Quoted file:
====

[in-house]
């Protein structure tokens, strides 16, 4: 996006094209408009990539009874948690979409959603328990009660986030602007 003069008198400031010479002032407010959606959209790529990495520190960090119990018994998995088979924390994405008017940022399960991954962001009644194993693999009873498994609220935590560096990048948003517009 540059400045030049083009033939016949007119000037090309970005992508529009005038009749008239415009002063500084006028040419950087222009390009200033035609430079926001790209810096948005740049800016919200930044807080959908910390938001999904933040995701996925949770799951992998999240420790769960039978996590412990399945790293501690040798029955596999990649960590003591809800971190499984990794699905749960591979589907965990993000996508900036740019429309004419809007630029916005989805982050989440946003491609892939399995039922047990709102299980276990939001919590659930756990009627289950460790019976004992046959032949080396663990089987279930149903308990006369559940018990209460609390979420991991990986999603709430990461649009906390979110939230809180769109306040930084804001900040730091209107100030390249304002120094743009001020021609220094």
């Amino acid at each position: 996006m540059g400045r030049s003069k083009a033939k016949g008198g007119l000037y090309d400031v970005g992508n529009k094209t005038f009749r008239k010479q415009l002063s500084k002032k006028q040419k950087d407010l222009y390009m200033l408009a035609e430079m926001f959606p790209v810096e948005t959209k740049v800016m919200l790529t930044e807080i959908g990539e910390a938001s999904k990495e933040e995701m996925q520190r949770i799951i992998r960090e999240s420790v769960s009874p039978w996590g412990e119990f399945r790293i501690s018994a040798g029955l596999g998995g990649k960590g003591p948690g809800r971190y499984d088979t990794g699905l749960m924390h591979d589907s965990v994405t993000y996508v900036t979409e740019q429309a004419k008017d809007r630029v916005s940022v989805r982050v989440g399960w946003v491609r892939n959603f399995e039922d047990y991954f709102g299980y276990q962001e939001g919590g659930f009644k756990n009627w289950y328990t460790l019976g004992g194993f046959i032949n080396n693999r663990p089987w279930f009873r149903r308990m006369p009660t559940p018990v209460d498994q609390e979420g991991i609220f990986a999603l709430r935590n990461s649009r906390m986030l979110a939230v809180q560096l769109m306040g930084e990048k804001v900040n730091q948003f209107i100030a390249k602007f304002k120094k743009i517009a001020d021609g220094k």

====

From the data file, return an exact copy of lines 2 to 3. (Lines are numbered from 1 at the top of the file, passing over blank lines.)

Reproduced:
């Protein structure tokens, strides 16, 4: 996006094209408009990539009874948690979409959603328990009660986030602007 003069008198400031010479002032407010959606959209790529990495520190960090119990018994998995088979924390994405008017940022399960991954962001009644194993693999009873498994609220935590560096990048948003517009 540059400045030049083009033939016949007119000037090309970005992508529009005038009749008239415009002063500084006028040419950087222009390009200033035609430079926001790209810096948005740049800016919200930044807080959908910390938001999904933040995701996925949770799951992998999240420790769960039978996590412990399945790293501690040798029955596999990649960590003591809800971190499984990794699905749960591979589907965990993000996508900036740019429309004419809007630029916005989805982050989440946003491609892939399995039922047990709102299980276990939001919590659930756990009627289950460790019976004992046959032949080396663990089987279930149903308990006369559940018990209460609390979420991991990986999603709430990461649009906390979110939230809180769109306040930084804001900040730091209107100030390249304002120094743009001020021609220094």
């Amino acid at each position: 996006m540059g400045r030049s003069k083009a033939k016949g008198g007119l000037y090309d400031v970005g992508n529009k094209t005038f009749r008239k010479q415009l002063s500084k002032k006028q040419k950087d407010l222009y390009m200033l408009a035609e430079m926001f959606p790209v810096e948005t959209k740049v800016m919200l790529t930044e807080i959908g990539e910390a938001s999904k990495e933040e995701m996925q520190r949770i799951i992998r960090e999240s420790v769960s009874p039978w996590g412990e119990f399945r790293i501690s018994a040798g029955l596999g998995g990649k960590g003591p948690g809800r971190y499984d088979t990794g699905l749960m924390h591979d589907s965990v994405t993000y996508v900036t979409e740019q429309a004419k008017d809007r630029v916005s940022v989805r982050v989440g399960w946003v491609r892939n959603f399995e039922d047990y991954f709102g299980y276990q962001e939001g919590g659930f009644k756990n009627w289950y328990t460790l019976g004992g194993f046959i032949n080396n693999r663990p089987w279930f009873r149903r308990m006369p009660t559940p018990v209460d498994q609390e979420g991991i609220f990986a999603l709430r935590n990461s649009r906390m986030l979110a939230v809180q560096l769109m306040g930084e990048k804001v900040n730091q948003f209107i100030a390249k602007f304002k120094k743009i517009a001020d021609g220094k």